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Italy rises to 13th place in global FDI attractiveness rankings

by Micaela Cappellini

Italy has risen to 13th from 16th place in global attractiveness rankings for foreign direct investment, based on an index compiled by consultancy firm A.T. Kearney.

Only Sweden has made a bigger jump than Italy, moving up to 15th place from 22nd.
Despite the sluggish growth affecting Italy’s gross domestic product (GDP), in the Top 25 for 2017, the country has achieved an unexpected result: it has overtaken Brazil and the Netherlands in the rankings and is just behind Switzerland, a champion of stability. It is perfectly placed in the middle of the rankings.

After the political earthquake generated by the referendum in December, which led to the resignation of Prime Minister Matteo Renzi and the creation of a new government led by Paolo Gentiloni, and right when the eyes of the European Commission are focused on the country’s Economic and Financial Document (DEF) and budget measures, it seems hard to believe that Italy could be regaining appeal in the eyes of foreign investors.

How is this possible?

Marco Andreassi, head of A.T. Kearney’s Italian office, explains that “what is reaching foreign investors from Italy today, aside from internal political events, is a message of the solidity of the country. Above all, positive judgment on some big reforms put in place by the previous government, principally the Jobs Act, does not seem to be lacking.”

“In the imagination of investors, Italy is still a country that has hit the accelerator on government missions abroad and on their willingness to sign deals for economic collaboration and commercial openness,” he said.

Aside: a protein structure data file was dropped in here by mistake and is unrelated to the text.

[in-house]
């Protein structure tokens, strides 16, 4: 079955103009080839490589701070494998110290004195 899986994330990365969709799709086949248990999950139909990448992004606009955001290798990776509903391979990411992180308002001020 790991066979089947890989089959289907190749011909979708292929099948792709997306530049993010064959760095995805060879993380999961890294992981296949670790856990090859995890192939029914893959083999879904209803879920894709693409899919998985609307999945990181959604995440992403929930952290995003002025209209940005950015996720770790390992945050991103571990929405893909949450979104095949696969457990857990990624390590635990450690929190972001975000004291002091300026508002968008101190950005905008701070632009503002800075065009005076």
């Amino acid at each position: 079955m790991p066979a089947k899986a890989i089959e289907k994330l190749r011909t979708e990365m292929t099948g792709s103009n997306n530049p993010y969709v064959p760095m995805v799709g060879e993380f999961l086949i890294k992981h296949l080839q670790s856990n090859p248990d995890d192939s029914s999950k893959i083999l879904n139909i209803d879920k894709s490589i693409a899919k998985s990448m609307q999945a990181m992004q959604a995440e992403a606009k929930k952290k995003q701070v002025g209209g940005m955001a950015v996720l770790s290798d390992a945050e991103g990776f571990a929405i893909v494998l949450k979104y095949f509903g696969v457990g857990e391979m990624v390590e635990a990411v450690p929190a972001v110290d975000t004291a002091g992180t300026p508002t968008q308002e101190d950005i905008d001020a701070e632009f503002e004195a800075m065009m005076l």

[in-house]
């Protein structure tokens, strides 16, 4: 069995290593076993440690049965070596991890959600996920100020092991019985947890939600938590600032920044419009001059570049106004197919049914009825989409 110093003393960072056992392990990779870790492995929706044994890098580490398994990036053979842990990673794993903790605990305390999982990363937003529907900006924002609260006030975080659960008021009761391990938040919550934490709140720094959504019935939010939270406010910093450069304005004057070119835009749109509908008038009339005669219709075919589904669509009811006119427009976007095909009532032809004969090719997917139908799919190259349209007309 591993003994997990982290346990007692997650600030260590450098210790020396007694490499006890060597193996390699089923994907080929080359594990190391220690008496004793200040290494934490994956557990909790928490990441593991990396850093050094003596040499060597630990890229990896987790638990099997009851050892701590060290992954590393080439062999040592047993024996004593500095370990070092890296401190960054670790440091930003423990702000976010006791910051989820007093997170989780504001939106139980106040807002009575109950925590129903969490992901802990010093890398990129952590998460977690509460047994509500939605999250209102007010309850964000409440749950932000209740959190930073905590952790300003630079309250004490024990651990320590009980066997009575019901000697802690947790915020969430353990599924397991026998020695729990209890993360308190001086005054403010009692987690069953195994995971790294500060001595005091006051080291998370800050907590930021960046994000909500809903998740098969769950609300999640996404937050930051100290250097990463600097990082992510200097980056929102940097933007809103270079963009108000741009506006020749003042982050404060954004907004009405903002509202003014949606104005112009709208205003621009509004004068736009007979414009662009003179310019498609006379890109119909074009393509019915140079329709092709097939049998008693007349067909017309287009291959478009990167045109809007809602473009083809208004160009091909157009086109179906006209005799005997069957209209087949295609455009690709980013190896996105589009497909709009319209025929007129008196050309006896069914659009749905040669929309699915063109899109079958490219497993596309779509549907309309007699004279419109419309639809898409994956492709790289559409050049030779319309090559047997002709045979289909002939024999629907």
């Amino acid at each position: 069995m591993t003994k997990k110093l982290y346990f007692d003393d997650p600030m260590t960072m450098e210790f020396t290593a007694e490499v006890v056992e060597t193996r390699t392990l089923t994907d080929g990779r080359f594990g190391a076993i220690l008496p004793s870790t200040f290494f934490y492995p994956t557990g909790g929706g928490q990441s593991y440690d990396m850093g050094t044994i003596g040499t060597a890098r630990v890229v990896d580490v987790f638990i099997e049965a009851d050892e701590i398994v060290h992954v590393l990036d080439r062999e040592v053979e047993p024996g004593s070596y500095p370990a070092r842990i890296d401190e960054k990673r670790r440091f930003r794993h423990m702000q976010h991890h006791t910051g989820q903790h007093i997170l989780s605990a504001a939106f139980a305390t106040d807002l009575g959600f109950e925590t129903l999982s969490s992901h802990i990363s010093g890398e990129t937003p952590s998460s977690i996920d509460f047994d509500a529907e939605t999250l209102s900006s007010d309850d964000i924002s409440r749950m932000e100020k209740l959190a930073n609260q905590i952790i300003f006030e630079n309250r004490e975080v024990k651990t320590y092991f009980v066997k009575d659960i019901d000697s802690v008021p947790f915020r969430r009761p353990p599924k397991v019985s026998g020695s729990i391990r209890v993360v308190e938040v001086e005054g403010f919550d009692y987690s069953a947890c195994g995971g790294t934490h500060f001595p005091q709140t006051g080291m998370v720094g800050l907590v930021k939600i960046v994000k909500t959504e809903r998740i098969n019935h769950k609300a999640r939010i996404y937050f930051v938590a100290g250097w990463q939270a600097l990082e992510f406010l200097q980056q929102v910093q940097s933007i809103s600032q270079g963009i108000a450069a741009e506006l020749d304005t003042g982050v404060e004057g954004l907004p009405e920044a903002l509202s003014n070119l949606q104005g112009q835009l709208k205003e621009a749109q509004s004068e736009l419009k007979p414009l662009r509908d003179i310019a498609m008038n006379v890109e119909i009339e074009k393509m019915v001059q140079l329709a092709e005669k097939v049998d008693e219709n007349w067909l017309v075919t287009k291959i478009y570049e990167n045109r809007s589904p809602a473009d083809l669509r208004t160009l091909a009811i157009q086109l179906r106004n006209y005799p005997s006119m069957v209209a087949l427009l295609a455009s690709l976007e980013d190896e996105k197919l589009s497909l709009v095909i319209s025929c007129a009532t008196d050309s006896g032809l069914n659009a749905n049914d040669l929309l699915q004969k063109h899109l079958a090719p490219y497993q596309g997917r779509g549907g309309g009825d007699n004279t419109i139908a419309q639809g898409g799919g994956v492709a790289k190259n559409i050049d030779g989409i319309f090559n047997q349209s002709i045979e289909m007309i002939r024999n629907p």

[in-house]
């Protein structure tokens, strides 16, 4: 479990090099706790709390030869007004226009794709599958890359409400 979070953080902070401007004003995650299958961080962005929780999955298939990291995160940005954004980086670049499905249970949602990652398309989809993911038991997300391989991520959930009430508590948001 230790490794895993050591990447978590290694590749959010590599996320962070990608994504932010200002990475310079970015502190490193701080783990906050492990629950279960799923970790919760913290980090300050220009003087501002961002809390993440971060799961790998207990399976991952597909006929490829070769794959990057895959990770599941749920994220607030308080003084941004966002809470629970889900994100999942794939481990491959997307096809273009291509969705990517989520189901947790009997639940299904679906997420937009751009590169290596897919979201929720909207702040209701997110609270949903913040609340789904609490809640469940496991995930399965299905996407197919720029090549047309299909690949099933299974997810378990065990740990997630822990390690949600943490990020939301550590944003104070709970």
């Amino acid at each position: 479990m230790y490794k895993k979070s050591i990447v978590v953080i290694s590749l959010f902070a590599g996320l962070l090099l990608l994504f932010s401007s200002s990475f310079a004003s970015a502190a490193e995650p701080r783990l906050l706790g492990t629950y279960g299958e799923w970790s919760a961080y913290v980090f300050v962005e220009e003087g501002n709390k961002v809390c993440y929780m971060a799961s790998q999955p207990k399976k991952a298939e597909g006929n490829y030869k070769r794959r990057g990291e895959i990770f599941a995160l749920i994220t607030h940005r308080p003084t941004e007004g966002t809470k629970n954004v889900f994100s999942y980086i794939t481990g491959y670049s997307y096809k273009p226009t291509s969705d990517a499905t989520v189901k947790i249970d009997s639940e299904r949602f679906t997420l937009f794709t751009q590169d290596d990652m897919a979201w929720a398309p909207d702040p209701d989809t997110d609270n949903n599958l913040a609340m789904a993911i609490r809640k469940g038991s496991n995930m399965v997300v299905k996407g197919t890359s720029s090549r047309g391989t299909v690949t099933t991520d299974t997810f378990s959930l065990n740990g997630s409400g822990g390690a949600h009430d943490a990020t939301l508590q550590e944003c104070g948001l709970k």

Regarding Italian sectors that have the most appeal for foreign capital, A.T. Kearney recorded a recovery in interest in the services sector that could transform into a trend also in coming years.

“The year 2016 was not a year of maxi-deals in Italy, but those that stood out were the acquisition of Grandi Stazioni, that of Inter (which Milan has just added to), the Mediaset case along with a substantial group of medium and small operations, around €40-50 million, which concerned real estate assets such as hotels or shopping centers,” said Andreassi.

And the famous capital fleeing Brexit? Based on A.T. Kearney’s 2017 index, Germany is going to benefit the most, which for the first time since the start of the series in 1998 is ranked the second most attractive country for foreign investment in the world (the United States confirms its leadership). If you exclude Norway and Denmark, which have fallen out of the Top 25, and Belgium, which slipped three positions, all the European countries gained appeal in the 2017 rankings.